Keeping Pace With the Millennials?
Do Millennials tune you out quicker than other generations or is it just my imagination? When training or presenting to them, I have to strap on my dancing shoes and pull out all the entertaining stops just to keep them ‘with’ me.
It’s not just our imagination. I attended an excellent webinar this week that validated this phenomenon. Attention paves the way to memory so keeping the attention of a millennial is important, if we need them to learn. Whether training them on safety topics or a new phone system, this generation needs constant stimulation to keep their attention which means we may have to shift our delivery style when presenting.
To prove this, let’s take a look at ‘shot length’ in the movies. Shot length is the time the camera holds a single shot. Did you know the average ‘shot length’ in a movie back in 1940 was 10 seconds? In 2015, the average shot length is 4 seconds. You may have noticed this in TV commercials today, or in movies like ‘Bourne Supremacy’ with the quick pace, loud music, and switching from screen shot to screen shot. It almost gives me a seizure but advertisers and producers today are marketing to Millennials.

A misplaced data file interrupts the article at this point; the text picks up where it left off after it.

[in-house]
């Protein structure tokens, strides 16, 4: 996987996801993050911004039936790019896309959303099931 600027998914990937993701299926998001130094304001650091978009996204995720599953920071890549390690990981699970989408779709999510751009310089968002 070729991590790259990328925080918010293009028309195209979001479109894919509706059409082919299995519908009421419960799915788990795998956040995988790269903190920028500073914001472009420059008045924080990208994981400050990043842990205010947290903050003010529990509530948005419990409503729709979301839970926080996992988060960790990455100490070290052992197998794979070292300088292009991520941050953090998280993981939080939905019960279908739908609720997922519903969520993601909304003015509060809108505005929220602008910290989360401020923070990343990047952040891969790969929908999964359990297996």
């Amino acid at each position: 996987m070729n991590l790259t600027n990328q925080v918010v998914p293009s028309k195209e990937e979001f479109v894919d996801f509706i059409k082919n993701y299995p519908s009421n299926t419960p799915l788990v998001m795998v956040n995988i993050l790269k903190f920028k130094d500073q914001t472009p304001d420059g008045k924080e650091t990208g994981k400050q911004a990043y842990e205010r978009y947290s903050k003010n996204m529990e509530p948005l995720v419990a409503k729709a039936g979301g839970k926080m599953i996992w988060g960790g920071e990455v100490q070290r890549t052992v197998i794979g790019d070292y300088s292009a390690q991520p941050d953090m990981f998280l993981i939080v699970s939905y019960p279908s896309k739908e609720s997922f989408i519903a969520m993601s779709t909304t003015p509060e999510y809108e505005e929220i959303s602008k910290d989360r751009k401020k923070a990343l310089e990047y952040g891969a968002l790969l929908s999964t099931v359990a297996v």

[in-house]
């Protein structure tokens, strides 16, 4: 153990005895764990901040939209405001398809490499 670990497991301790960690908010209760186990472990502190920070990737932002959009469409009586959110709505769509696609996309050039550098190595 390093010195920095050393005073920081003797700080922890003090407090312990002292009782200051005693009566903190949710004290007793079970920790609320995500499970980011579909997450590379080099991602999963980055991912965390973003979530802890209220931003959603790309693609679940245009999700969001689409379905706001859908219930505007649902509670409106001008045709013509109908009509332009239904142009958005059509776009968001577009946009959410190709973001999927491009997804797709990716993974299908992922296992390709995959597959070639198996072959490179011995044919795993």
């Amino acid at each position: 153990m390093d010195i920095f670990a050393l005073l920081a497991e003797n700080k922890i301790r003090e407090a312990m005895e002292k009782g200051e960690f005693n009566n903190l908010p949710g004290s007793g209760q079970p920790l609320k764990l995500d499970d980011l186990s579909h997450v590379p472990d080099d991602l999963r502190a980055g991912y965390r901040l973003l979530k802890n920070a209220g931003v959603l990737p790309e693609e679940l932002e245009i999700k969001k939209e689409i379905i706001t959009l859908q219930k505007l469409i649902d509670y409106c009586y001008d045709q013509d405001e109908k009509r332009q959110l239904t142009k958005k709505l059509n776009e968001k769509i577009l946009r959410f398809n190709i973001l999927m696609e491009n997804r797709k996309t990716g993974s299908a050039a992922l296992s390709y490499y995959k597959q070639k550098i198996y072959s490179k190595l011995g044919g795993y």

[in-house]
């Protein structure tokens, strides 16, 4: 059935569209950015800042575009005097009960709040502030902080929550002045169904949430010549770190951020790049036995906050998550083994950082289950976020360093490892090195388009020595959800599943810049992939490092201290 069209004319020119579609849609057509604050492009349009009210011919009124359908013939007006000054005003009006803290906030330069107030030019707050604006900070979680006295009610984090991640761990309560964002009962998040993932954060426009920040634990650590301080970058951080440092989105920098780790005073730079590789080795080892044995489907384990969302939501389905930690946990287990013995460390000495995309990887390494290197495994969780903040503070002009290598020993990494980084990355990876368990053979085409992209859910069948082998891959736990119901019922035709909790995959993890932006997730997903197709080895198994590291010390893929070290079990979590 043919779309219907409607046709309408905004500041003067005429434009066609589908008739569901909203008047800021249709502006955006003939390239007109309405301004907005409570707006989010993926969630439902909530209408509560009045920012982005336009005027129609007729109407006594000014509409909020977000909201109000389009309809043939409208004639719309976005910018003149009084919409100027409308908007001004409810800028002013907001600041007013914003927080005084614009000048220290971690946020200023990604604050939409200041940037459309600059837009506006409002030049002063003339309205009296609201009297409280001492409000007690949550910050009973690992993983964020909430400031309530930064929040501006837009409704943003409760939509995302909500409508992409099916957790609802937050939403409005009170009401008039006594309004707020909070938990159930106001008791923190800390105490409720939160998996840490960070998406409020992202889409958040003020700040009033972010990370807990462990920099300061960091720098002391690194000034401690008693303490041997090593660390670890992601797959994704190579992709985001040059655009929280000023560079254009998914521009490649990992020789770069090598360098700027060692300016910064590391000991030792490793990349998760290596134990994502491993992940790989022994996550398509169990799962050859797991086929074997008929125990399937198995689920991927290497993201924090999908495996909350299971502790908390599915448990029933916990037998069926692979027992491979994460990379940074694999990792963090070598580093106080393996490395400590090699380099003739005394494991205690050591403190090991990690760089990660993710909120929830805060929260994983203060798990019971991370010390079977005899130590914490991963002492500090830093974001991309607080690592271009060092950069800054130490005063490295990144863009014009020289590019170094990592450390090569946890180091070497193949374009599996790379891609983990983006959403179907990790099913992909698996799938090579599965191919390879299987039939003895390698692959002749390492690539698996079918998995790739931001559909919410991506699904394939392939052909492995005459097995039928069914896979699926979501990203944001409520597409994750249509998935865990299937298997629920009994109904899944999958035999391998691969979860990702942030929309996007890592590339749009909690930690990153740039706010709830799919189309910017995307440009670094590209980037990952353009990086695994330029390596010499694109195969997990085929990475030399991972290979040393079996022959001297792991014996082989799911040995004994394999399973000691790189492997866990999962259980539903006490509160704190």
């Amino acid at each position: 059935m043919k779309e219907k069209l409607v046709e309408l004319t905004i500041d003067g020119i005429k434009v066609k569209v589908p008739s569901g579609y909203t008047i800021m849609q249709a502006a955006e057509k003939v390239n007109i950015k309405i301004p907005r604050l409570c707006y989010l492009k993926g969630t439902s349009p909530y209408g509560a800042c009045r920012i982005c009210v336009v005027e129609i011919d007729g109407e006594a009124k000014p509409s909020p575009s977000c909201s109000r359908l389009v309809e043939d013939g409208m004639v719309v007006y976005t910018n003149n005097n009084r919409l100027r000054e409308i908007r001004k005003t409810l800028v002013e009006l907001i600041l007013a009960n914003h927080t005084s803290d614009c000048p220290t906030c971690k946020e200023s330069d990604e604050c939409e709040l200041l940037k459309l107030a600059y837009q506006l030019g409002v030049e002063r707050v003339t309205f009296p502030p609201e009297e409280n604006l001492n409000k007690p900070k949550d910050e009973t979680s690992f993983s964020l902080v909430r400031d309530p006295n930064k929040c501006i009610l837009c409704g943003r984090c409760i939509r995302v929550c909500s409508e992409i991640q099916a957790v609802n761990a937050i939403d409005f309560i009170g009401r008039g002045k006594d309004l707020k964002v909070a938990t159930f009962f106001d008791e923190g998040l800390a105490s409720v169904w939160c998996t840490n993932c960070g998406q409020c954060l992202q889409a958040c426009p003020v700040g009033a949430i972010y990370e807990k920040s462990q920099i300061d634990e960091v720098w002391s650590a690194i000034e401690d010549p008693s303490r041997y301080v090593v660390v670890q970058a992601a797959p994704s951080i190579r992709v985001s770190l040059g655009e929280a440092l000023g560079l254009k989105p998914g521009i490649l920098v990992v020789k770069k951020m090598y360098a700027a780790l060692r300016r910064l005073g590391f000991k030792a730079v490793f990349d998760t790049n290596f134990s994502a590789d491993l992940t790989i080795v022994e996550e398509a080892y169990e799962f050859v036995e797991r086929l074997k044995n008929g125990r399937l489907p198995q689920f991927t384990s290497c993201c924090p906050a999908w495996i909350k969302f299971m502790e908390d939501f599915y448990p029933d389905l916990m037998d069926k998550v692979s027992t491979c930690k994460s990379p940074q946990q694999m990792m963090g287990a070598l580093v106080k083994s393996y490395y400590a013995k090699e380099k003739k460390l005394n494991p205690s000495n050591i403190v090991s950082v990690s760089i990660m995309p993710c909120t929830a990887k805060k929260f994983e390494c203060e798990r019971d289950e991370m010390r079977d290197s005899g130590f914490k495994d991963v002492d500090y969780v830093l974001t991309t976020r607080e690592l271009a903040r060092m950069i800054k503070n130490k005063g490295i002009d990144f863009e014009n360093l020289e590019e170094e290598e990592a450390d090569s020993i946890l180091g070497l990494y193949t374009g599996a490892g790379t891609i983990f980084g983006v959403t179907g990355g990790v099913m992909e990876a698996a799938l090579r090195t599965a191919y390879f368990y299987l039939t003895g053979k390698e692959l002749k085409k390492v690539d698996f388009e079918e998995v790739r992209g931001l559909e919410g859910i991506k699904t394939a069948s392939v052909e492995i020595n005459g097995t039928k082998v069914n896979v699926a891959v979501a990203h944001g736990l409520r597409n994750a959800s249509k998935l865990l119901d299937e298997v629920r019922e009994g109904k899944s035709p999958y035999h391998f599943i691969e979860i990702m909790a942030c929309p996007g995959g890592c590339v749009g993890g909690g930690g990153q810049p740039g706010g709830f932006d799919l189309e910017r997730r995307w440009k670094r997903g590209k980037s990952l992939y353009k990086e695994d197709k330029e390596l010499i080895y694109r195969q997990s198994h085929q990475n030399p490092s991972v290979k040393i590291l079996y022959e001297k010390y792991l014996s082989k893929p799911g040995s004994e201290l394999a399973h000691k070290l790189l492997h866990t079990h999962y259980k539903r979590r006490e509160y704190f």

Here is the science behind it:
- As you get used to something, you habituate to it and pay less and less attention to it. This is a good thing because we can put ‘white noise’ like fans, machines, cars passing in the background and not even notice them. Yet, it’s not a good thing if this occurs in training (slide after slide of bullets on a PowerPoint… picture a scene from Ferris Beuller… class… class…)
- Trainers have to constantly give their millennial audience more and more stimuli to keep habituation from happening, in order to make the message stick.
- Constant change, whether it is sound, size, or slide motions can reduce this from happening.
Research shows that trainers need to provide a ‘cut’ (change to a different slide, bullet, story, poll, stimuli) every 3 minutes to keep millennial interest. This might be going from the slide to an interactive polling question where they can use their phones to answer, going to a hands-on demo, Q &A with technology, etc.
Today’s Millennials have lived their entire life in the digital world where quick access to information is the norm. Their minds are moving at a rapid pace and our training sessions need to pace them, if the information is to be retained.
During the webinar, I did ask a question about the pace of training for us boomers. It was never answered… she just moved on quickly and cut to another topic… sigh…